WikiLeaks founder Julian Assange in last-ditch battle to stop U.S. extradition

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WikiLeaks founder Julian Assange begins what could be his last chance to stop his extradition from Britain to the United States on February 20 after more than 13 years battling the authorities in the English courts.

U.S. prosecutors are seeking to put Assange (52) on trial on 18 counts relating to WikiLeaks’ high-profile release of vast troves of confidential U.S. military records and diplomatic cables.

They argue that the leaks imperilled the lives of their agents and there is no excuse for his criminality. Assange’s many supporters hail him as an anti-establishment hero and a journalist, who is being persecuted for exposing U.S. wrongdoing and committing alleged war crimes.

Assange’s legal battles began in 2010, and he subsequently spent seven years holed up in Ecuador’s embassy in London before he was dragged out and jailed in 2019 for breaching bail conditions. He has been held in a maximum-security jail in southeast London ever since, even getting married there.

Britain finally approved his extradition to the U.S. in 2022 after a judge initially blocked it because concerns about his mental health meant he would be at risk of suicide if deported.

His lawyers will try to overturn that approval at a two-day hearing in front of two judges at London’s High Court in what could be his last chance to stop his extradition in the English courts. His wife Stella last week described it as a matter of life and death.

They will argue that Assange’s prosecution is politically motivated and marks an impermissible attack on free speech, as the first time a publisher has been charged under the U.S. Espionage Act.

His supporters include Amnesty International, Reporters Without Borders, media organisations which worked with WikiLeaks and Australian politicians, including Prime Minister Anthony Albanese, who last week voted in favour of a motion calling for his return to Australia. Pope Francis even granted his wife an audience last year.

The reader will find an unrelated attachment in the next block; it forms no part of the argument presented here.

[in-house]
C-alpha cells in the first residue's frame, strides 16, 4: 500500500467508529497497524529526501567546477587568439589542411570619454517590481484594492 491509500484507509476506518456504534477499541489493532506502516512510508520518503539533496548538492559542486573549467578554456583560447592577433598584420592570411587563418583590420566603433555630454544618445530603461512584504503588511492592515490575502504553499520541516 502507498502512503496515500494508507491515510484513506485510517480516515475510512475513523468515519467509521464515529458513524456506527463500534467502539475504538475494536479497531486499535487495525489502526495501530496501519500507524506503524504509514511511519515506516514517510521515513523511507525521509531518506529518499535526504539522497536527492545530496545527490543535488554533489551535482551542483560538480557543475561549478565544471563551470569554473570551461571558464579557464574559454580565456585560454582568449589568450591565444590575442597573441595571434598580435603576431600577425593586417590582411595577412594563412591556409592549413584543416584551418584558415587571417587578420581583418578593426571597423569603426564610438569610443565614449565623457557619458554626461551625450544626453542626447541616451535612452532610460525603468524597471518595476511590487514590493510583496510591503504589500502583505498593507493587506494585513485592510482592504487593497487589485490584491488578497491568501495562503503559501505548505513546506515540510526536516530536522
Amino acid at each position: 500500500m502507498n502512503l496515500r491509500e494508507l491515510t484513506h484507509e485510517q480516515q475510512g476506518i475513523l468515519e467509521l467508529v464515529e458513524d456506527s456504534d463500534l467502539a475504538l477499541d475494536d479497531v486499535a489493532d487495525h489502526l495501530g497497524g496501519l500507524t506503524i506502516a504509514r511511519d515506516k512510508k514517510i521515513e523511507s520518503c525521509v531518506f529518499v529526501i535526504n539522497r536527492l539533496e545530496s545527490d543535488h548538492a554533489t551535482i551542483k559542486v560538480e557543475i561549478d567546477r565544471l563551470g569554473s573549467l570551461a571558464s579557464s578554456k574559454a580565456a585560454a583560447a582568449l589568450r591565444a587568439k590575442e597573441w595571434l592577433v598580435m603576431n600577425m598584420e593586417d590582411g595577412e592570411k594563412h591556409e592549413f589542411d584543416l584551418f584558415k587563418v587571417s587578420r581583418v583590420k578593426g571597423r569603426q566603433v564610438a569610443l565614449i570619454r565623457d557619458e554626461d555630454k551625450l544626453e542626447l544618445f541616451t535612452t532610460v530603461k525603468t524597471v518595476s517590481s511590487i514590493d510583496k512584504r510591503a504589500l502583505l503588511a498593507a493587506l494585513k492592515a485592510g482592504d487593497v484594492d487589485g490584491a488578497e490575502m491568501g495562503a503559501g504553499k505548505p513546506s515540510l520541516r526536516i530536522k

If Assange wins permission in the latest case, a full appeal hearing will be held to again consider his challenge. If he loses, his only remaining option would be at the European Court of Human Rights (ECHR) where he has an appeal already lodged pending the London ruling.

Speaking last week, Stella Assange said they would apply to the ECHR for an emergency injunction if necessary. She said her husband would not survive if he was extradited.

“His health is in decline, physically and mentally,” she said. “His life is at risk every single day he stays in prison – and if he is extradited he will die.”

Assange’s brother Gabriel Shipton compared the WikiLeaks founder with Alexei Navalny, the Russian Opposition activist who died in prison on Friday while serving a three-decade sentence.

“I know exactly what it feels like to have a loved one unjustly incarcerated with no hope,” he told the BBC. “To have them pass away, that’s what we live in fear of: that Julian will be lost to us, lost to the U.S. prison system or even die in jail in the U.K.”

WikiLeaks first came to prominence in 2010 when it published a U.S. military video showing a 2007 attack by Apache helicopters in Baghdad that killed a dozen people, including two Reuters news staff.

It then released thousands of secret classified files and diplomatic cables that laid bare often highly critical U.S. appraisals of world leaders from Russian President Vladimir Putin to members of the Saudi royal family.

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